I think we all have a critical voice like that, actually. For some of us, that voice is loud and insistent and beats us up for every little thing we didn’t get done, or didn’t do perfectly. It drowns out or minimizes the praises we get from others, and may even drown out God’s voice of love reminding us that we are of infinite worth and are precious in God’s eyes no matter what. It can rob us of joy if we let it.

How do you counter that voice? Are there strategies you have learned along the way, books you have read, affirmations you have said, or other things you have done that have helped you accept your shortcomings and celebrate your successes? What helps you silence that inner critic and truly love yourself? I’ve suggested a few resources here (see especially the “Knowing and loving yourself” category on the right side of that page), but would love to hear from readers about what has worked for you.

Are you ready to achieve your New Year’s Resolutions, or are they just wishful thinking?

Thursday, January 3rd, 2013

Many people start the New Year by making resolutions. It’s an honorable tradition, though the sad reality is that many of those people will make the same resolutions next year. The problem with New Year’s Resolutions is that they are generally vague (“I will lose weight” or “I will get in shape”) and don’t specify how one will achieve the goal. The truth is that they usually amount to little more than wishful thinking.

The reality is that meaningful, lasting change takes time and a lot of hard work. It is a process, not an instant event. Perhaps you have heard the story of the man who watched a butterfly struggling to emerge from a small opening in its cocoon. The man saw how much difficulty the butterfly was having, and noticed that it seemed stuck, so he took a pair of scissors and carefully created a much larger opening. The butterfly soon emerged quite easily, but it had a large body and small, shriveled wings and could not fly. What the man did not realize is that the process of forcing its body through the tiny opening is what enables a butterfly to force fluid from its body into its wings and become capable of flight. His attempt to make life easier for the butterfly actually crippled it for life.

How often do we cripple ourselves in similar ways? We want change to be easy, and painless, so we do things like buy pills or powders that promise rapid weight loss without dieting or exercising. We look for quick fixes instead of long-term results. It is only when we are willing to do the hard work required to clarify our goals, make detailed plans to achieve them, actually execute those plans, and adapt the plans as needed until we succeed, that we can reasonably expect to see the results we desire.

What are your New Year’s Resolutions? More importantly, what will you do to ensure that you actually achieve them?

Take Time to Reflect on 2012 Before Rushing to Plan 2013

Thursday, December 27th, 2012

As the year 2012 draws to a close, many people are busy looking ahead to 2013. While it’s important to set goals and figure out how you’ll achieve them (see my ebook, The Butterfly Principles: Nine Steps to Transform Your Life, for a step-by-step guide to doing so in a meaningful way that yields lasting results), and the start of a new year is a great time to do so, it’s equally important to take the time to look back over the year that is ending.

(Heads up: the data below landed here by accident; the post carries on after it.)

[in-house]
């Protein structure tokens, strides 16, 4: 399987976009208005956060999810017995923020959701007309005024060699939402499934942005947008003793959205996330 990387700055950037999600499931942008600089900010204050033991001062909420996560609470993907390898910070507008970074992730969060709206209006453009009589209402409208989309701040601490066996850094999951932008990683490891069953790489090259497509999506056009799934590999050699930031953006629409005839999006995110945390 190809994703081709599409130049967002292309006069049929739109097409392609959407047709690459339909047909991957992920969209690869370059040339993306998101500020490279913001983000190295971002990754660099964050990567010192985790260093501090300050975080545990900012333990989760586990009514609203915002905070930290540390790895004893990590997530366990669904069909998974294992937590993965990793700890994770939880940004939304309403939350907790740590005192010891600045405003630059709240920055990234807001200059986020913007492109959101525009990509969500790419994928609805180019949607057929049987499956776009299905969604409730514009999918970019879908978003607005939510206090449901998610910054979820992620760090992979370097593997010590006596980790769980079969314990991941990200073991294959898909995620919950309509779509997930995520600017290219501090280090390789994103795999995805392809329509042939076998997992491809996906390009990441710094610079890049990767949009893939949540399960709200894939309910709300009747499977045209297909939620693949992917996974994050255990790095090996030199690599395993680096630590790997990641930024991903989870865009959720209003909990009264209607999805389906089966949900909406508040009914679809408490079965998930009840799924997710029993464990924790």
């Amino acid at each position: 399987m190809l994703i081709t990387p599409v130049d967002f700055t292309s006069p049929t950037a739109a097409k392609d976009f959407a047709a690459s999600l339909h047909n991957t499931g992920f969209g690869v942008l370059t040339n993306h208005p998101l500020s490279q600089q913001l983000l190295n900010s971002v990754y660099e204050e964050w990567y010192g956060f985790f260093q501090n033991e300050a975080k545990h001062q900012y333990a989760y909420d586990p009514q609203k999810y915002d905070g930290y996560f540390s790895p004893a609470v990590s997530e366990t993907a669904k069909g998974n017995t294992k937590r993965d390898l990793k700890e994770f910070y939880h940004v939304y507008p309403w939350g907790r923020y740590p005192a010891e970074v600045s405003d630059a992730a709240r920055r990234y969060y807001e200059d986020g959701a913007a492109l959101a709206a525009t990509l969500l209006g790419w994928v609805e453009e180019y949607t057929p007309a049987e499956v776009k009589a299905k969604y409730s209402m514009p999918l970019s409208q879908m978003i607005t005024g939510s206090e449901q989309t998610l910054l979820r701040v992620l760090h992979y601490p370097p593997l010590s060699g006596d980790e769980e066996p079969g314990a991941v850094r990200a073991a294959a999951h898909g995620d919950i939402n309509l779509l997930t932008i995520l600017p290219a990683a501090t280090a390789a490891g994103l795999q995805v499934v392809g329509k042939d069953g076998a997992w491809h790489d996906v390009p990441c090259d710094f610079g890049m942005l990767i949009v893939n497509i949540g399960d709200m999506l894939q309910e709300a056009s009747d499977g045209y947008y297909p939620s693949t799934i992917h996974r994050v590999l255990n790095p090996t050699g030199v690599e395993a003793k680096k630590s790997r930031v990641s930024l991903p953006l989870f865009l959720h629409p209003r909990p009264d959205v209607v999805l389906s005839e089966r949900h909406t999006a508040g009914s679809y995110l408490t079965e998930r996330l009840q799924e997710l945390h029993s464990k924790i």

What did you accomplish this year? Of which achievements are you most proud? If you have trouble thinking of even a single good thing that you did, then it’s all the more important that you take the time to make a list. If you think long and hard enough, and ask loved ones for input if you’re still struggling to come up with anything, you will find some successes to celebrate. Nothing is too small or insignificant to include on this list! Too often, we minimize or discount our successes. Give yourself credit for what you did well.

Yes, it’s also necessary to reflect on our failures, but most of us do too much of that already. Go ahead and let your inner critic help you make a list of things that did not go as planned, and things that you intended to accomplish but failed to get done, but don’t spend too much time dwelling on these and beating yourself up. Acknowledging our failures is important, but wallowing in them is not helpful. Too often, we magnify and give too much significance to what we did wrong.

Next, what surprised you? This includes both wonderful surprises, like beginning a new relationship or winning the lottery, and unwelcome changes, like being diagnosed with cancer or getting laid off.

Finally, what did you learn in 2012? This can include things you learned about yourself, about what works and what doesn’t, about what you want more of in your life and what you want to change or get rid of…anything at all. Write it all down, so that you can refer back to it later, remind yourself what you learned, and hopefully avoid having to relearn it in 2013!

I hope that you find this process helpful, and are able to enter 2013 wiser and more ready to move forward because you took the time to look back first!

Love and compassion, even for murderers and their families?

Saturday, December 22nd, 2012

The tragic shooting at Sandy Hook Elementary School in Connecticut last week has left me deeply saddened. Of course, I grieve for the children and adults killed that day, and for their families. I grieve for the others who survived the attack but will be traumatized by it for years to come, and for law enforcement officials, medical examiners, funeral directors, religious leaders, and others who must tend to the needs of others while dealing with their own emotional responses to this tragedy.